depiction of cosmopolitan city strains, which would be sufficient to make any city dweller even marginally unhinged! The intrusive Castevets personify this urban annoyance. Minnie Castevet, who is expertly portrayed by Ruth Gordon in perhaps one of the best “the eccentric, single, old lady” depictions of all time, severely contrasts Rosemary’s polite and acquiescent demeanour; Minnie is uninhibited, ostentatiously dressed (complete with garish blue eyeshadow), and the “nosiest person” Rosemary has ever witnessed. The sensory overload that Minnie imposes onto Rosemary is palpable; Minnie’s slurred speech, excessive alcohol indulgence and animalistic eating, heightened by Gordon’s theatrical expressions and movements, are all signs familiar with demonic possession. In this way, Minnie, a seasoned urban veteran, also embodies evil, as in the greed, materialism and over-saturation associated with urban living. 

Some interpretations would consider those that do not observe traditional Catholic standards of living and morals to be possessed by Satan. Accordingly, Rosemary may indeed be accurate in her assertion that she is surrounded by evil entities. If this were true, most of New York, London, Shanghai and Mumbai would be part of a coven. On the other hand, Rosemary’s schizophrenic affliction may well be punishment for her distancing herself from traditional femininity. One can never know the true meaning behind Rosemary’s Baby; even Polanski has admitted that Rosemary’s Baby can be construed in many ways. Nonetheless, the most striking analysis is to consider Rosemary as an unreliable narrator, a young woman utilising a satanic delusion to manage the psychological pressure and physical pain perpetrated on her by socio-political struggles, Catholic morality and ectopic pregnancy. Rosemary’s Baby allows for repeated viewing, in fact, it encourages it. One can watch the film each time with an alternative viewpoint whether it be through the lens of religious conservatism or feminism, or as a study on antenatal psychosis, pro-life discourse or simply as a state-of-the-art example of horror realism.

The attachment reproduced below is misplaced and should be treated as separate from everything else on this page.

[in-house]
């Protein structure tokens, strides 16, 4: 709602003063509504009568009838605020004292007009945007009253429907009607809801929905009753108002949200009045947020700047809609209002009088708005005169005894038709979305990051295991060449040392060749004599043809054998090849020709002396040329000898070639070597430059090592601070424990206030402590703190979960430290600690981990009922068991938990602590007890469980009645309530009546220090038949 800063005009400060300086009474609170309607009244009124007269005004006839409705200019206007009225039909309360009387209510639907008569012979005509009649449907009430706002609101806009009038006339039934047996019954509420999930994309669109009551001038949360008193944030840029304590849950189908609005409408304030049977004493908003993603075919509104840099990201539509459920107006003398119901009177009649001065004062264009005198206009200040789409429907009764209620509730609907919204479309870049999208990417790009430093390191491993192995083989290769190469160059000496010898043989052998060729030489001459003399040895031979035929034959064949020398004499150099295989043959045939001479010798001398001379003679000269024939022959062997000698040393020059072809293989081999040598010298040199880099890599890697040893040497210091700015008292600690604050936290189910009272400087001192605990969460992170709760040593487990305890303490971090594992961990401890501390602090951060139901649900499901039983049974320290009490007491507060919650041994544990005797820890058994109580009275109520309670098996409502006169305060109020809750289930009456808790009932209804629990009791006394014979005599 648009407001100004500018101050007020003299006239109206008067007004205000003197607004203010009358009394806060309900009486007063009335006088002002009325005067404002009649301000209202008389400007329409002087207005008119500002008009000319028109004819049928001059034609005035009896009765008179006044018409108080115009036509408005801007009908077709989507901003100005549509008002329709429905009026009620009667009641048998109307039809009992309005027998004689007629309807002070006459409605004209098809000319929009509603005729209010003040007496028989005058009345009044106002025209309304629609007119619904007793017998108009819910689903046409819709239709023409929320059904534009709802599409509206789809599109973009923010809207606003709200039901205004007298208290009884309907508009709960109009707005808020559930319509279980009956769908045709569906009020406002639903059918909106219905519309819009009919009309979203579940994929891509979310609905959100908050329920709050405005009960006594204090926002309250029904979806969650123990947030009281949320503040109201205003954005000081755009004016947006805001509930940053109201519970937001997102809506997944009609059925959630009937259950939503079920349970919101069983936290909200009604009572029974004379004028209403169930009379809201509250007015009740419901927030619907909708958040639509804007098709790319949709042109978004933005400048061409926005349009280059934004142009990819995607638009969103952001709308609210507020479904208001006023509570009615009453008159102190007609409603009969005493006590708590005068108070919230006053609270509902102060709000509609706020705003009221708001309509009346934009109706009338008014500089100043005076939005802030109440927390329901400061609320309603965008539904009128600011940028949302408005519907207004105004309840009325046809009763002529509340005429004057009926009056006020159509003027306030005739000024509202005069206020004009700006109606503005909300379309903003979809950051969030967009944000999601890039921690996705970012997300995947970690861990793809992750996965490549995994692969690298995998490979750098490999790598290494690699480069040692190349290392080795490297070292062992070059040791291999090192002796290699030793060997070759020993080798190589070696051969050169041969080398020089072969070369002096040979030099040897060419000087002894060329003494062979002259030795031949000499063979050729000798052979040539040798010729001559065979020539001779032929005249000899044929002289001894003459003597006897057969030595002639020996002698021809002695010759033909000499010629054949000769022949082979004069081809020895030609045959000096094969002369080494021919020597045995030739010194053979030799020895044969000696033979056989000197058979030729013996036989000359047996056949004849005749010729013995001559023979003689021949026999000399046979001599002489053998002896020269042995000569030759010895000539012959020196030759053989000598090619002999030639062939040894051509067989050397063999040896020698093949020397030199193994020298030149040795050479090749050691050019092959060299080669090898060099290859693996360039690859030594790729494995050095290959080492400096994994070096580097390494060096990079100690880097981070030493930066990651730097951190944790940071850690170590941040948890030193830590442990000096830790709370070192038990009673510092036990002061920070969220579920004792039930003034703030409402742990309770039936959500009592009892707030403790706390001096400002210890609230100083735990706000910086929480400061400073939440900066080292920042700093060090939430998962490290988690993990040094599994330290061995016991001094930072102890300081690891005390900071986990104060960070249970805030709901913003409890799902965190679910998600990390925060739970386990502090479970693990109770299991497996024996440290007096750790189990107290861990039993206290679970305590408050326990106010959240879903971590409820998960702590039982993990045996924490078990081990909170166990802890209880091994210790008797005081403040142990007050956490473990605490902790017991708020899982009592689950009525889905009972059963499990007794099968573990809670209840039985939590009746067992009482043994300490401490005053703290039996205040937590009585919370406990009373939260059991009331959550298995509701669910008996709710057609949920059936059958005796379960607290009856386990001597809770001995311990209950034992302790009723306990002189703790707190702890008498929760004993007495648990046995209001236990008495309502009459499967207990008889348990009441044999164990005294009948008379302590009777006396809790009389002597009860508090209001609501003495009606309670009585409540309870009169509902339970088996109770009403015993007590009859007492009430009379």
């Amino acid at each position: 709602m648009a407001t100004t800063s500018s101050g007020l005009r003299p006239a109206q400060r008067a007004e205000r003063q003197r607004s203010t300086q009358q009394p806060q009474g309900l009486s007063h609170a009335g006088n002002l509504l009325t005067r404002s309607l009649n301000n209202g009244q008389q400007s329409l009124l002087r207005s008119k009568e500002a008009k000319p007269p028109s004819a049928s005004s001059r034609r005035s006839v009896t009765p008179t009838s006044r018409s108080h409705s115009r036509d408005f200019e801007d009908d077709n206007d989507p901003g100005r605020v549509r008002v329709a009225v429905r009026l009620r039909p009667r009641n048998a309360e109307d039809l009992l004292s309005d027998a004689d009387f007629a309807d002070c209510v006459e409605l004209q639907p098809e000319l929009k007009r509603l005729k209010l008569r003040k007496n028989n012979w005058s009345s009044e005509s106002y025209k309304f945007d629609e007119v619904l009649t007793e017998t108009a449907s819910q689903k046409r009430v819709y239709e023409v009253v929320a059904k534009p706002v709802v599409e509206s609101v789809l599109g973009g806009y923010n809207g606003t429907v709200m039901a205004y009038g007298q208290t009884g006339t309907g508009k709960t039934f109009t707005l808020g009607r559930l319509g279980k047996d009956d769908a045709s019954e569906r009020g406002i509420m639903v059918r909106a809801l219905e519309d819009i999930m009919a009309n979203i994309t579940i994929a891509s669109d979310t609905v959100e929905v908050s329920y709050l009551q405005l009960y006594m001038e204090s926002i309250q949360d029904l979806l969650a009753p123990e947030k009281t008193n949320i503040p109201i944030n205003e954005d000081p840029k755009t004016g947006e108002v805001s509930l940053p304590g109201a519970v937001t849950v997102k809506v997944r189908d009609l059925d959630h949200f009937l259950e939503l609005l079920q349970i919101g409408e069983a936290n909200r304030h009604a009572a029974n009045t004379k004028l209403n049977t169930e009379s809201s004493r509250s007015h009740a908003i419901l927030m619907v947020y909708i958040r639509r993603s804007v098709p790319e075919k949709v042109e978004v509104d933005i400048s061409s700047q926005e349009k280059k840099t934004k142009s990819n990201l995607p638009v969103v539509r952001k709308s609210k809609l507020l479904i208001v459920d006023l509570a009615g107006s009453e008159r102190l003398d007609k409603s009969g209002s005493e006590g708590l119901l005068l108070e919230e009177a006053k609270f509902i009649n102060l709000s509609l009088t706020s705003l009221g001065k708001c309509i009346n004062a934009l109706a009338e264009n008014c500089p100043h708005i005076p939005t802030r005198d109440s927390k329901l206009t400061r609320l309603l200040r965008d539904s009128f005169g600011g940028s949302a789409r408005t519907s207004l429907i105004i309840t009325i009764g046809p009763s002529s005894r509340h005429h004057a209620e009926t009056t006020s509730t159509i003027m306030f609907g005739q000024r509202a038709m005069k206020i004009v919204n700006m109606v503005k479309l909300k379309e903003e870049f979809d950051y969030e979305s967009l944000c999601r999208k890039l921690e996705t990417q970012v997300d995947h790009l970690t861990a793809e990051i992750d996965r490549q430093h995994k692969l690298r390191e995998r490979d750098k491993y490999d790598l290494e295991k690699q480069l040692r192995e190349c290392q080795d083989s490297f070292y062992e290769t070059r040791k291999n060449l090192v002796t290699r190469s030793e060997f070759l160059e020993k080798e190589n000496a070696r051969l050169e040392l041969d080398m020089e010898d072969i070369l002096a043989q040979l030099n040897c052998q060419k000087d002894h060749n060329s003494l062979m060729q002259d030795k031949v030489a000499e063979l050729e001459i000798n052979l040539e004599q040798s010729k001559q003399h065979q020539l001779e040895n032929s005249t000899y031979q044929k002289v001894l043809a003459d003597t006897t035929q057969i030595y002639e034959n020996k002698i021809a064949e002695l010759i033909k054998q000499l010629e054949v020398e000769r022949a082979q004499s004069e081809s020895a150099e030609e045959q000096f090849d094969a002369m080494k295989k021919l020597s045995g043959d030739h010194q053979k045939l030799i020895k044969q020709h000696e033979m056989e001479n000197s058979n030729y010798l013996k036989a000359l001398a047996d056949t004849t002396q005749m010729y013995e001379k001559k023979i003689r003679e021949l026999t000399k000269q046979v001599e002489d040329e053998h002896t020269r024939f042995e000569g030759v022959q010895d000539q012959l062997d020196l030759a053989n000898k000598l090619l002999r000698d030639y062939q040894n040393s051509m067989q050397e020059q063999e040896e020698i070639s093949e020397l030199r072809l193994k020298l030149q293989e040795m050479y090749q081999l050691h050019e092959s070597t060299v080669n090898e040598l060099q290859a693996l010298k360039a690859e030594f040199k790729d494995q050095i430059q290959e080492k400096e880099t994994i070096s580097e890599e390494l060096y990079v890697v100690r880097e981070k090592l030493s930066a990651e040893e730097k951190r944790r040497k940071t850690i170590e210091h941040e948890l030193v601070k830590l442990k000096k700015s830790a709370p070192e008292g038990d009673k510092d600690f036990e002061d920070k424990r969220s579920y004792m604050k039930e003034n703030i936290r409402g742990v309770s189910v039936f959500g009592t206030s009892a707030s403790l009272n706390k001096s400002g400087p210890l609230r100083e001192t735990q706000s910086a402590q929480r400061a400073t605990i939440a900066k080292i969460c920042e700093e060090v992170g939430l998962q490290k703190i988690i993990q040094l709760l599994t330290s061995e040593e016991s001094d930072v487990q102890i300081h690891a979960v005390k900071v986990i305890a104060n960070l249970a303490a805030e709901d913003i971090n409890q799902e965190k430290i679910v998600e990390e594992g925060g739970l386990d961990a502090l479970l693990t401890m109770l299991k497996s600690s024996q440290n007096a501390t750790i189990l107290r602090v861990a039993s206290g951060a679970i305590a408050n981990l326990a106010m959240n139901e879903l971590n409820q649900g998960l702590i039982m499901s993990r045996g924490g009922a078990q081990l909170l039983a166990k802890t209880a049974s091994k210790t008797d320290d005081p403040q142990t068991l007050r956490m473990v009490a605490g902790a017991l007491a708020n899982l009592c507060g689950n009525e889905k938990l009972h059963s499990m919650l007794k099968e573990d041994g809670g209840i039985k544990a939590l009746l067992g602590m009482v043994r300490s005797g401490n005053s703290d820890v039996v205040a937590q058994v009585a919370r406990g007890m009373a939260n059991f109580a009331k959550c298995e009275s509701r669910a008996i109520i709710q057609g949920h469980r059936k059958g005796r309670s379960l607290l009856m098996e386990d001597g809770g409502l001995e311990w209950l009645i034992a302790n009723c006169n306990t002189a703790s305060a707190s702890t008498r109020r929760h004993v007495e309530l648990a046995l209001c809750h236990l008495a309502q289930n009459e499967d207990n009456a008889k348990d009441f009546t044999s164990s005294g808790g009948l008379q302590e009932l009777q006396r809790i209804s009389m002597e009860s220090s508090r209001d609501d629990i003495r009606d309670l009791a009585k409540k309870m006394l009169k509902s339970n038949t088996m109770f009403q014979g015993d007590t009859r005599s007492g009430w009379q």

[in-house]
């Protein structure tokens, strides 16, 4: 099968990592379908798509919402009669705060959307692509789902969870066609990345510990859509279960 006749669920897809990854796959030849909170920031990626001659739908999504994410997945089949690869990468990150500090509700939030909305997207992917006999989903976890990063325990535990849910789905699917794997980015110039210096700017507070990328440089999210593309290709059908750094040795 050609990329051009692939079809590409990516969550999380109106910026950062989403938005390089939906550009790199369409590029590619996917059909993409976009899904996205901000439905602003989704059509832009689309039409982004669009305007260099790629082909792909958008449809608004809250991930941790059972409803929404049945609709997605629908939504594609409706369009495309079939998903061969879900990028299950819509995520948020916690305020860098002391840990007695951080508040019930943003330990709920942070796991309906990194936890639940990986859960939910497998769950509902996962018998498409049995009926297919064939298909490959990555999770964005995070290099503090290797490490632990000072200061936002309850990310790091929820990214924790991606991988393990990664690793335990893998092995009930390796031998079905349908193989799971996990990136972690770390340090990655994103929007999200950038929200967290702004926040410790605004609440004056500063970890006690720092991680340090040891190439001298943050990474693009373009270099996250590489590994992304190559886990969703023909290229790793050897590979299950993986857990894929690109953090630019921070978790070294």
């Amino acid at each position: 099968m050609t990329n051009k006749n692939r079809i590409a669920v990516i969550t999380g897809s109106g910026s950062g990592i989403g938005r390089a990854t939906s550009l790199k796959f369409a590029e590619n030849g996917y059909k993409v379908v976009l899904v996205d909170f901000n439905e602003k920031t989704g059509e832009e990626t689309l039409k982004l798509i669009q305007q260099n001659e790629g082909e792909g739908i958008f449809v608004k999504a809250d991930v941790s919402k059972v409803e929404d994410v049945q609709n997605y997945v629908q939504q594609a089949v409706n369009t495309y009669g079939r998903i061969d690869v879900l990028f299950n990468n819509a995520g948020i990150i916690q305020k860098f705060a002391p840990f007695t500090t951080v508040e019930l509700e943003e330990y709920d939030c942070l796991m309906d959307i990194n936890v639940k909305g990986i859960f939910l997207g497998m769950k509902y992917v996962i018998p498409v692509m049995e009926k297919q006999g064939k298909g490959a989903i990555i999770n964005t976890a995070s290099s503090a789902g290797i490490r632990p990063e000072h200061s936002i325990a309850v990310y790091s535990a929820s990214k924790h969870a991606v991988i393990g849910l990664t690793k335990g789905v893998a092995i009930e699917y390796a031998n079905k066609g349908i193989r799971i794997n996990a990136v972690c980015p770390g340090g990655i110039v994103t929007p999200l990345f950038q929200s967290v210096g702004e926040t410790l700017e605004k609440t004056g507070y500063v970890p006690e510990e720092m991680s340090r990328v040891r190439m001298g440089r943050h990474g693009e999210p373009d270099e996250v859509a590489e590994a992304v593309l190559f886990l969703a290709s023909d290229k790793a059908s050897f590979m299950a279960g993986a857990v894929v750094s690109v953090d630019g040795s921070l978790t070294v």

Hiya, I am Manisha! I’m from Buckinghamshire, England, and I study MSc Development Management. I write film and documentary reviews. If you want to discuss any of my articles or just talk, you can find me on Instagram (@mani18t) and LinkedIn (https://www.linkedin.com/in/manisha-thind), or email me at m.thind1@lse.ac.uk.

Share:

Share on facebook
Facebook
Share on twitter
Twitter
Share on pinterest
Pinterest
Share on linkedin
LinkedIn

Leave a Reply

Your email address will not be published. Required fields are marked *

On Key

Related Posts

scroll to top